When prisoners lose their freedoms but free nations
By Amos Kareithi
| August 30th 2021
Horror stories abide of prisoners dying mysteriously in their cells. Some explanations given by their jailers are ridiculously hilarious while others are simply unbelievable.
But rarely do such deaths influence the course of history for an entire country. Not even when a bunch of suspects ‘jump out’ of a speeding police vehicle only for their bodies to be later discovered in morgues with tabs tied to their toes identifying them as unknown African males.
Sixty-two years ago, the government tried such a stunt after some prisoners in remote detention center died. When news of the deaths of 11 detainees filtered out of Hola in Tana River in March 1959, the government issued a denial.
Governor Allan Lennox-Boyd, however, grudgingly acknowledged the deaths but attributed them to drinking dirty water. This lie, compounded by the fact that the victims had visible injuries, an indication that they had been bludgeoned to death by prison warders, altered a secret plan and affected the destiny of four countries.
Two months before the Hola massacre, three governors, Frederick Crawford of Uganda, Evelyn Baring (Kenya), and Tanganyika’s Richard Turnbull had hatched a plan of gradual independence for the three East African countries. According to the secret plan, Tanganyika was to gain independence by 1970, Kenya in 1975 and Uganda in between the two.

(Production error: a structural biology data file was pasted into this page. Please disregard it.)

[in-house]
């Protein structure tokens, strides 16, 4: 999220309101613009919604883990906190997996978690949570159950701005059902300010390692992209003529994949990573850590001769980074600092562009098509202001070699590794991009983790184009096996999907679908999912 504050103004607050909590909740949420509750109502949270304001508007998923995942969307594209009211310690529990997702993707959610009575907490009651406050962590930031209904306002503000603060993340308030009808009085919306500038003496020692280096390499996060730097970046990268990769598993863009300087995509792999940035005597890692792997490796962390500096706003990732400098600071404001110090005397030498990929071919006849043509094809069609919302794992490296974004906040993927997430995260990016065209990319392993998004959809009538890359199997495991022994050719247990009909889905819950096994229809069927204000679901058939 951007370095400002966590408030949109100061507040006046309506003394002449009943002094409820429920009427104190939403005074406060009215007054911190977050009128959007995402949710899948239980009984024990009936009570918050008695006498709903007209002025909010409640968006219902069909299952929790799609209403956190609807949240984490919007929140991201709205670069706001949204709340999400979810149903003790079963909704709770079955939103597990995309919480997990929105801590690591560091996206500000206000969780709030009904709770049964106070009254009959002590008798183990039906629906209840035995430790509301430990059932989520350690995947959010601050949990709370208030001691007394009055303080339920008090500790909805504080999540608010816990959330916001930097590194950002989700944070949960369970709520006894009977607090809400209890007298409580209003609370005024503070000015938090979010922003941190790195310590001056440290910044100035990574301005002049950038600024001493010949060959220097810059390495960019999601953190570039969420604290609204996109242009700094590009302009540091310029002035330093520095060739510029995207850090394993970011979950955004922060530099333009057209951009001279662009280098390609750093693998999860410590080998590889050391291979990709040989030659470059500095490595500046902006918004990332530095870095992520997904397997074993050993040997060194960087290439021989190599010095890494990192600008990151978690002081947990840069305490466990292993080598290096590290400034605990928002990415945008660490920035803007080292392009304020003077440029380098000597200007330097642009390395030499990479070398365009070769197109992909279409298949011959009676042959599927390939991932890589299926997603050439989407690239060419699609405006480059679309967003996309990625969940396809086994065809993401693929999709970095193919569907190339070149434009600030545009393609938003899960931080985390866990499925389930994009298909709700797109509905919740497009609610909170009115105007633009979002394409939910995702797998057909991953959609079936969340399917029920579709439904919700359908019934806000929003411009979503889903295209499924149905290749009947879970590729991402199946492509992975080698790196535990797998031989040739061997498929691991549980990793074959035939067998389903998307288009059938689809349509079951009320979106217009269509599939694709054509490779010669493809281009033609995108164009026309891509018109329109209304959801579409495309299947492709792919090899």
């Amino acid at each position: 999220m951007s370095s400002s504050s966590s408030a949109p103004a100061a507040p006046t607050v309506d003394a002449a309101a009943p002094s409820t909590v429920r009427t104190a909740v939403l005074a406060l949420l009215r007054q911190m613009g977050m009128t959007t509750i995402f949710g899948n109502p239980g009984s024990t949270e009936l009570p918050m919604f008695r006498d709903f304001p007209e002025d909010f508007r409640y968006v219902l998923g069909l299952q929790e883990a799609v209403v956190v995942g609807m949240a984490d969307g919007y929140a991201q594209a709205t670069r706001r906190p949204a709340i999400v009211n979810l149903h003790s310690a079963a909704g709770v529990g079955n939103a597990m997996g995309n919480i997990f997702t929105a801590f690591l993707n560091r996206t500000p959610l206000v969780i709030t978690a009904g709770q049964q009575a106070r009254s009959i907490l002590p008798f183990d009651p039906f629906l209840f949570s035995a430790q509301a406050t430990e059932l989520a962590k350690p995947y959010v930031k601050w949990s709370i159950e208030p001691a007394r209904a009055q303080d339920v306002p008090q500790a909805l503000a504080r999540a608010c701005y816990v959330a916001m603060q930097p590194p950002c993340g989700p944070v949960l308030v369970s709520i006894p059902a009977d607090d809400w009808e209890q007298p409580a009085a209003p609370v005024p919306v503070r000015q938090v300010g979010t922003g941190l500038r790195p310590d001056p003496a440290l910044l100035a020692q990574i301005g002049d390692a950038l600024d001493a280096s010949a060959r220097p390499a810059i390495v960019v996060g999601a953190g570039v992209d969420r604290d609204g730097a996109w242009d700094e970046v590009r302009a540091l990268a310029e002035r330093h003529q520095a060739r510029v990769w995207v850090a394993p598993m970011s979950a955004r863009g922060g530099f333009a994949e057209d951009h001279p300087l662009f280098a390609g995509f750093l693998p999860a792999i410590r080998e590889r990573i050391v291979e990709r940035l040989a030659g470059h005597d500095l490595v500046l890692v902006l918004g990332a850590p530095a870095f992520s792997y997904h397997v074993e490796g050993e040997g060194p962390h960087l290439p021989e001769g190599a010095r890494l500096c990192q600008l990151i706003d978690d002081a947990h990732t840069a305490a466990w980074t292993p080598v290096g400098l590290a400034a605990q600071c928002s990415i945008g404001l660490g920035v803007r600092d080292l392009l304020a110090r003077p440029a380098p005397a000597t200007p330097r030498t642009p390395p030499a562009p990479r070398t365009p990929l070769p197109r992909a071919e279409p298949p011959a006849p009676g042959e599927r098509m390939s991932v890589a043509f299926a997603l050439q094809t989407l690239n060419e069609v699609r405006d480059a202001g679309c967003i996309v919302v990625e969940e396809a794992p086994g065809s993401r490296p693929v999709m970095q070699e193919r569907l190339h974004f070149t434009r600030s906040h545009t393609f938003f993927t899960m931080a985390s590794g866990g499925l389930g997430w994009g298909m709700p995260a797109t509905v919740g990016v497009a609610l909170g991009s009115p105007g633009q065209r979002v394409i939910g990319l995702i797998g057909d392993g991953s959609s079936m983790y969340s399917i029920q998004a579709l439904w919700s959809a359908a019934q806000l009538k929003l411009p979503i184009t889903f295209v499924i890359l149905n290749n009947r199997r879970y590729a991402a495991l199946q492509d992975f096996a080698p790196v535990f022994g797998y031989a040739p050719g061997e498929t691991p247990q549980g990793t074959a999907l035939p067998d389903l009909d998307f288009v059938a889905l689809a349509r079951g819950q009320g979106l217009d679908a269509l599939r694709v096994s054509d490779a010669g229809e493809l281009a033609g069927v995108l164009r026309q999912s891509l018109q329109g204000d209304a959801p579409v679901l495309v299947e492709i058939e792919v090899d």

But when the horrors of Hola were leaked to the House of Commons by Denis Pritt, the lawyer who had represented Jomo Kenyatta, the government was so scandalized that it had to redeem its image. And so on April 14, 1959, on the day Kenyatta was completing his seven-year sentence in Lokitaung, Governor Lennox-Boyd announced that a constitutional conference would be held in January the following year shortly before the general elections.
The ripples of this scandal not only helped lift the State of Emergency in Kenya, which had been declared in 1952, but also hastened the granting of independence of Tanzania and Uganda way before their schedule. Tanganyika, which would later merge with Zanzibar to form Tanzania, was first to be freed on December 19, 1961, followed by Uganda on October 10, 1962 and, finally, Kenya a year later on December 12.
The aftershocks also reached Malawi where Hastings Kamuzu Banda had been arrested and detained for allegedly planning to execute a Mau Mau guerilla-like war to free his country, which at that time was known a Nyasaland. Although a state of emergency had been declared in March 1959, Malawi was granted independence on July 6, 1964.
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